Temba Bavuma says South Africa needs him to score big hundreds in Test matches
“That’s something that the team needs – two guys to go out there and score big hundreds, and really give the bowlers something to rally behind.”
“If I look at my dismissal today [caught while slog sweeping], it was probably a brain fart,” Bavuma said. “If I was batting with a batter, I probably wouldn’t play the shot to be honest with you, with all due respect to KG [Kagiso Rabada] and the guys who came after them. I guess that’s that. That’s probably my biggest challenge: just to keep batting and see how long I can go out there.”
Bavuma also accepted responsibility for his role in the run-outs of Zondo and Keshav Maharaj, who he called through for risky runs, and saw those dismissals as a metaphor for South Africa’s overall batting issues.
“I was involved in both of them, so I guess I’m the common denominator there,” he said. “It probably just shows a lack of clarity and a bit of indecision between the guys batting out there. I’ll put it to that indecision, lack of clarity and cohesion between the guys batting.”
“The team that wins is the team that adapts better in those [bowler-friendly] conditions. And we simply haven’t done that.”
Bavuma on South Africa’s batting failure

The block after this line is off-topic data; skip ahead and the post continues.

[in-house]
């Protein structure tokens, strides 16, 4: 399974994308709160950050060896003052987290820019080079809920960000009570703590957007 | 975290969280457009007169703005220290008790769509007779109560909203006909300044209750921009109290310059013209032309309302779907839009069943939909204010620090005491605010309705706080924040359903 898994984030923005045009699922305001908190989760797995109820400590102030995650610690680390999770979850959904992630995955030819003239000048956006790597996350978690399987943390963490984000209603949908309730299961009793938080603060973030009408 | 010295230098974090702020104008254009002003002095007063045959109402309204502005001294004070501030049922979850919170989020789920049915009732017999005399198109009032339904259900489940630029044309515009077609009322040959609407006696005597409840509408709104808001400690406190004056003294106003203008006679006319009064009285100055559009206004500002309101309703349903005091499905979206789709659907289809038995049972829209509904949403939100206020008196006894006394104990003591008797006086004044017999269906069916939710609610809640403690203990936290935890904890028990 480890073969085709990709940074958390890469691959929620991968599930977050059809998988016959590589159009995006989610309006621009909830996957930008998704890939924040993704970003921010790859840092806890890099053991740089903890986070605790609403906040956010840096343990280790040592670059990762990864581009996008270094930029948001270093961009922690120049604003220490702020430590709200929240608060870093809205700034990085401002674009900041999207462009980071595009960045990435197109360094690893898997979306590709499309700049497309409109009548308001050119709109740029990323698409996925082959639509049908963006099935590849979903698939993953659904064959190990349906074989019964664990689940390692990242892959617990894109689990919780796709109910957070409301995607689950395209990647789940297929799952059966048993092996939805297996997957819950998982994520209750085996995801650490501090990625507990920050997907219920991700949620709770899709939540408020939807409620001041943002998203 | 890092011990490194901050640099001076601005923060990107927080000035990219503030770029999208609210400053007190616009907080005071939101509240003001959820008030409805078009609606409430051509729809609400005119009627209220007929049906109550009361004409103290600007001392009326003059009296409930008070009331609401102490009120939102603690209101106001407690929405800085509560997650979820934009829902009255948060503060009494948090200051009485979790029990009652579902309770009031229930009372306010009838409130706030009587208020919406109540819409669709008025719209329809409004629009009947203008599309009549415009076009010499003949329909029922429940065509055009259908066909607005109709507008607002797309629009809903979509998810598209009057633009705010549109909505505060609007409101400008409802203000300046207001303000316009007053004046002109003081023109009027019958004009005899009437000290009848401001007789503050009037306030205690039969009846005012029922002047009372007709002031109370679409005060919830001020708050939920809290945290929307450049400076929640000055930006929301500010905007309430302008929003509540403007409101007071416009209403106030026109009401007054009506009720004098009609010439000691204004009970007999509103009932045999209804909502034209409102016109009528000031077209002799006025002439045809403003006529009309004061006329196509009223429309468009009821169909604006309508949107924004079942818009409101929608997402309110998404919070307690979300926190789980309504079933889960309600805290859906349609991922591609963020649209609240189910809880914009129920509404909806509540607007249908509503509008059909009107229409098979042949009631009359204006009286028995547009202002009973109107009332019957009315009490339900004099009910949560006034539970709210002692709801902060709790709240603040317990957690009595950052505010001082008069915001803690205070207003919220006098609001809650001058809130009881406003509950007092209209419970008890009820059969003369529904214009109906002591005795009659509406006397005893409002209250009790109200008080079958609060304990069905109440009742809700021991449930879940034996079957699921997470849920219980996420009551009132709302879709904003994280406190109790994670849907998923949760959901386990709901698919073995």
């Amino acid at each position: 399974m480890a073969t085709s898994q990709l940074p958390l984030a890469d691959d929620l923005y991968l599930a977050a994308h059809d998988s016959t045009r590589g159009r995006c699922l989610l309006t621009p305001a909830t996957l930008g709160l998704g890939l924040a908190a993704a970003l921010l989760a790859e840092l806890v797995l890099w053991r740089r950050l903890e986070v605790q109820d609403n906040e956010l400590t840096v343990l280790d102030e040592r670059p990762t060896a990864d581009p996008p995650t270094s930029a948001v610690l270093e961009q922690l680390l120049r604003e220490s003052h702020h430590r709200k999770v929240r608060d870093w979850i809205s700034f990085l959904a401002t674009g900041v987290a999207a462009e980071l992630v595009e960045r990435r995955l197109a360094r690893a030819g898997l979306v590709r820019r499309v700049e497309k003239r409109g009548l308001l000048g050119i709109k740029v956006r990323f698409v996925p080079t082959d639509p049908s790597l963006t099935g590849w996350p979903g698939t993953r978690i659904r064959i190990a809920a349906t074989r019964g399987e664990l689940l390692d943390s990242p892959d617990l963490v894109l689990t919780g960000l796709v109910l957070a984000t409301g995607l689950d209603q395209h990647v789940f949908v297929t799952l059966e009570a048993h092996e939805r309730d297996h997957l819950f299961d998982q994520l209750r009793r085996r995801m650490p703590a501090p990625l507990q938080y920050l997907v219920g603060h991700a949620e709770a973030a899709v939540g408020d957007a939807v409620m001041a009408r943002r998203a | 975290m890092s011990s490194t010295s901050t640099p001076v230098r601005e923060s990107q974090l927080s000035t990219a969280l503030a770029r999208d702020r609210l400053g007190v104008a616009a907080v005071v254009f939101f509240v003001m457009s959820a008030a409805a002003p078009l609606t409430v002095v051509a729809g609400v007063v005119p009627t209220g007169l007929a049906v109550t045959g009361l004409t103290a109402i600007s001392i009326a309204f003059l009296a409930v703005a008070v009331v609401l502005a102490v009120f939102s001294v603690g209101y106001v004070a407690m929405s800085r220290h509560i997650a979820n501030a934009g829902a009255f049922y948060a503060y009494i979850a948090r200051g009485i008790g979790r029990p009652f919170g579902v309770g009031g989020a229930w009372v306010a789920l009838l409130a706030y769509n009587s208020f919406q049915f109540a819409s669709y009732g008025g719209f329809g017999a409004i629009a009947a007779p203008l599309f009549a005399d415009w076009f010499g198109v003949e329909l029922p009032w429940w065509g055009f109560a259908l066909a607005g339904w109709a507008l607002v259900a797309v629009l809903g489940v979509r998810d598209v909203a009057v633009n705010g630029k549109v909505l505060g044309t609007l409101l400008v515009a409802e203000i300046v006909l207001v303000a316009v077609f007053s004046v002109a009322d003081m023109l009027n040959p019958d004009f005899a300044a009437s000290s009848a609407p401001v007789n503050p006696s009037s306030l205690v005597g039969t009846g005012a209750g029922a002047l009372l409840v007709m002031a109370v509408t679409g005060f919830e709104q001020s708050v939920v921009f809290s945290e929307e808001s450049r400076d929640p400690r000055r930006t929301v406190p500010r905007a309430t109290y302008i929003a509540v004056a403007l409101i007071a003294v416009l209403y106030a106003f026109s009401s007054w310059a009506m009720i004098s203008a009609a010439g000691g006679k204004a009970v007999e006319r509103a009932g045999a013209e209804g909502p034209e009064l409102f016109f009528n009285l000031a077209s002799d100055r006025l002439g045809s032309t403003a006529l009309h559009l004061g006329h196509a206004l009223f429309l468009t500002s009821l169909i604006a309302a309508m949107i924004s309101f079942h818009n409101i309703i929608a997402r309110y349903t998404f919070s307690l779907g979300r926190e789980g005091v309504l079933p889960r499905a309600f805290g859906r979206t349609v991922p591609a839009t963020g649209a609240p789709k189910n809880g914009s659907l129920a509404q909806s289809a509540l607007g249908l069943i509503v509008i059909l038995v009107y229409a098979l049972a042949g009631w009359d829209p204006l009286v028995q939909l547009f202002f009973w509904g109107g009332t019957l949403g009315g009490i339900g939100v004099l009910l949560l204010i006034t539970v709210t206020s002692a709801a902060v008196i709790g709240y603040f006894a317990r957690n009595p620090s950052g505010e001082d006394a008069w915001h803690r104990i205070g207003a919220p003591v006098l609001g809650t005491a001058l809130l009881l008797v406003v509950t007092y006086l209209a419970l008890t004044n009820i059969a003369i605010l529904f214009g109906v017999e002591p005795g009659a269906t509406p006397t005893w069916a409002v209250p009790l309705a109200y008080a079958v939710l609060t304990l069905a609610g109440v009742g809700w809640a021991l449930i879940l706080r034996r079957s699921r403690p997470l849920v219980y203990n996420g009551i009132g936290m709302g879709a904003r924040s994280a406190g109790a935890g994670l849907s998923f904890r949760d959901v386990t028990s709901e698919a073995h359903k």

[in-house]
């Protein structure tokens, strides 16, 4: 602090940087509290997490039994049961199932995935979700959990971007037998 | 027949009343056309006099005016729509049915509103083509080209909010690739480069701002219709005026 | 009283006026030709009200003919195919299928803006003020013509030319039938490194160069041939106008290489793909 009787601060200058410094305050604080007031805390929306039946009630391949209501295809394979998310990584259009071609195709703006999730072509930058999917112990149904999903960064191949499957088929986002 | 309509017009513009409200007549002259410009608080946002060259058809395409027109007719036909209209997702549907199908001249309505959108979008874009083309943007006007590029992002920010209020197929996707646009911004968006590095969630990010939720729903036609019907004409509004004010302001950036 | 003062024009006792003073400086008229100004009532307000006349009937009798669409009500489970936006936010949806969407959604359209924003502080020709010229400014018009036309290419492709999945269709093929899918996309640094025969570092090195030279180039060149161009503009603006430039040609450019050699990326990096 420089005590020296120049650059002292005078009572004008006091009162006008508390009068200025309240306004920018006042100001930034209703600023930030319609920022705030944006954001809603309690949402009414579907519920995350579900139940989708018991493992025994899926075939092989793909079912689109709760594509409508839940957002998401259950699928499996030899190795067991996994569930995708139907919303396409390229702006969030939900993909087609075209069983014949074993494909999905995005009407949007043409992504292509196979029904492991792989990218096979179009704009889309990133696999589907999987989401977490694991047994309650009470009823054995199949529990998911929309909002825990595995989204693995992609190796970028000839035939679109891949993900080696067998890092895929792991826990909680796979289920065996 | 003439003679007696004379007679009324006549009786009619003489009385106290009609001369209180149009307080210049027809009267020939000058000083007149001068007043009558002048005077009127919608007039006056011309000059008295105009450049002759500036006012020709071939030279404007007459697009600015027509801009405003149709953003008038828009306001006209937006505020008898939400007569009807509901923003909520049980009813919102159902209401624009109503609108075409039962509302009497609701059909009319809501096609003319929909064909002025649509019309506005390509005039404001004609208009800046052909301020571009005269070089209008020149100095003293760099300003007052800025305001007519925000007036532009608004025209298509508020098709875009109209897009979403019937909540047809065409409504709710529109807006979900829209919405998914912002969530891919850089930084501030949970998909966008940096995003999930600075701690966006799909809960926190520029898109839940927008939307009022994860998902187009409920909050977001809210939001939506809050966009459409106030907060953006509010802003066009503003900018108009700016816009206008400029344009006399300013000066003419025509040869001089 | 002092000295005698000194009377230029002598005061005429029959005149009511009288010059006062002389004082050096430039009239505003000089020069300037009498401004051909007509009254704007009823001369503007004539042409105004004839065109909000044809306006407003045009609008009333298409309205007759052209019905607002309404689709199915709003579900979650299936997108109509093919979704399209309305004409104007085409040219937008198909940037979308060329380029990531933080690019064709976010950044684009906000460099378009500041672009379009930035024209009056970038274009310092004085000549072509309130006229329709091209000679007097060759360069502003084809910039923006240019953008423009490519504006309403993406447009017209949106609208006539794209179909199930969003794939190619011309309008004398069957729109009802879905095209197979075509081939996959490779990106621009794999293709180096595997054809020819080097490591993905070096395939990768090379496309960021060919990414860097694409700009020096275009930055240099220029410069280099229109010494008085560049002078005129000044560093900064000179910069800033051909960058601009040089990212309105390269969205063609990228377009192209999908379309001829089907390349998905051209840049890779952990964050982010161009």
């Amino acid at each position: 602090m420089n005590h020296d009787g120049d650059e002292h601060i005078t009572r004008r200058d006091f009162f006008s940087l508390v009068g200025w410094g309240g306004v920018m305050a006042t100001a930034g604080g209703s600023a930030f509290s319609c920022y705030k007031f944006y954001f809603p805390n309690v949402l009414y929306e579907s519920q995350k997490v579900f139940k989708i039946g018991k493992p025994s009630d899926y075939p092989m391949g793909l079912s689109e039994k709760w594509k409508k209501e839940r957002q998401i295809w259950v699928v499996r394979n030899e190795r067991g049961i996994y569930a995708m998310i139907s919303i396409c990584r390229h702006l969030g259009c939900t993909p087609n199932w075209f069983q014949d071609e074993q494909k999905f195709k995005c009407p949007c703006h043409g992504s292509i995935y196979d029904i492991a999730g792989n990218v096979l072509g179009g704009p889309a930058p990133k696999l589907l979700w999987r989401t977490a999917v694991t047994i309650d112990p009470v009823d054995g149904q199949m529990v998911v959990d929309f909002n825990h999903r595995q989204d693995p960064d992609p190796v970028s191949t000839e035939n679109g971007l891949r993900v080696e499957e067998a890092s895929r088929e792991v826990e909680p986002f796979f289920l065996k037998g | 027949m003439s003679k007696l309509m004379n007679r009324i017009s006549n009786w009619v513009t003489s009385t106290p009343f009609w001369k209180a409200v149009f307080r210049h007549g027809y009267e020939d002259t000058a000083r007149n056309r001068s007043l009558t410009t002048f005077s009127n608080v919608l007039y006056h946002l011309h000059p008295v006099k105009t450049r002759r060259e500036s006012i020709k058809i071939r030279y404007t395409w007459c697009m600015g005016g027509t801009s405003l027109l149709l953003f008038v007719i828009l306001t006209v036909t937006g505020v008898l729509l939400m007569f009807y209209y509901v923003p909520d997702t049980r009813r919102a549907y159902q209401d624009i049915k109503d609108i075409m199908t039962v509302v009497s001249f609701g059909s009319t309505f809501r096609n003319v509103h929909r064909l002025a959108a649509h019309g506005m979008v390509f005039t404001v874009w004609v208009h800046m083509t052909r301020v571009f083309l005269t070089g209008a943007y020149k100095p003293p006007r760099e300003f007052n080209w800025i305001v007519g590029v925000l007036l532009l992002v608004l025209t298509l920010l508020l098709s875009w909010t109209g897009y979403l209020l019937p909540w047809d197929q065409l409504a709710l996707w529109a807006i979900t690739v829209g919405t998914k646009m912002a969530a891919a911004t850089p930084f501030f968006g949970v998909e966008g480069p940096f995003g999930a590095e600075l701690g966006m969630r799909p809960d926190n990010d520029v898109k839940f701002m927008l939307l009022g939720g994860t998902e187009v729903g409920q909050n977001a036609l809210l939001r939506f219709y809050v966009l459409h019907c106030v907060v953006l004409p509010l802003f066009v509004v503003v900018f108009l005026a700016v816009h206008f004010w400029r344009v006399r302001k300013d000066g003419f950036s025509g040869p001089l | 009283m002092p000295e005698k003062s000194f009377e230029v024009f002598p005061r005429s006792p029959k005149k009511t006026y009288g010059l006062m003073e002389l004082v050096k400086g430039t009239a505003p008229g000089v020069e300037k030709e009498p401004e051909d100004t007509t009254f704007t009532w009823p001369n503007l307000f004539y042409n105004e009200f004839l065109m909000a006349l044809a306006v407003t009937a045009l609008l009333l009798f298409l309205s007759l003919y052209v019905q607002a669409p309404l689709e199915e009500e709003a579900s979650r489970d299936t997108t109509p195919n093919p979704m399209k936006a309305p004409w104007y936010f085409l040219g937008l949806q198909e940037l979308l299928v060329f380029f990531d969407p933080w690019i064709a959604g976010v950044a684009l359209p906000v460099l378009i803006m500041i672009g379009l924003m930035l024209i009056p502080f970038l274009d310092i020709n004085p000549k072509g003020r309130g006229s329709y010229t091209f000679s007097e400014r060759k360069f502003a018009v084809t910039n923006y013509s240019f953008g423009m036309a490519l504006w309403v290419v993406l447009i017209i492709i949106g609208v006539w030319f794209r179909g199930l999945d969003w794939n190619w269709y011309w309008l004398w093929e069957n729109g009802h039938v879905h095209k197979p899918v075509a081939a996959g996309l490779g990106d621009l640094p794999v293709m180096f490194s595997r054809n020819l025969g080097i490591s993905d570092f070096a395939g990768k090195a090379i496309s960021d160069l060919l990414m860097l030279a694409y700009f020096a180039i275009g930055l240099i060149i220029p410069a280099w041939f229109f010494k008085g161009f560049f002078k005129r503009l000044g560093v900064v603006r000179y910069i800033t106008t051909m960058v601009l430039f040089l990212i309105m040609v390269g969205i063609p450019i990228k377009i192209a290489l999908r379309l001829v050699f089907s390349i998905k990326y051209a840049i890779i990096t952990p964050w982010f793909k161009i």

“I’ve heard those arguments of people looking at our domestic system back home and asking if it really is equipping guys for this level,” he said. “I’m sure the guys in the room – the inexperienced guys – will understand that it’s a big jump. There’s a big difference between franchise cricket and international cricket.
“I can’t really sit here and have a go at our system. I’m part of that system as well, so that’s not something I am going to give a brutal answer towards. But the inexperience within the group, that’s really showing up.”
He also did not lay the blame for South Africa’s batting failures on bowler-friendly conditions, as has been the case among others in the set-up who have been asked about their string of low scores. South Africa have played in New Zealand, England and Australia this year, and have strung together seven successive innings under 200, which Bavuma said is simply sub-standard.
“The talk around the conditions is a matter of stating the obvious,” he said. “The team that wins is the team that adapts better in those conditions. And we simply haven’t done that. It’s a matter of us just not simply adapting. We need to be brutally honest as a batting group – we just haven’t been good enough.”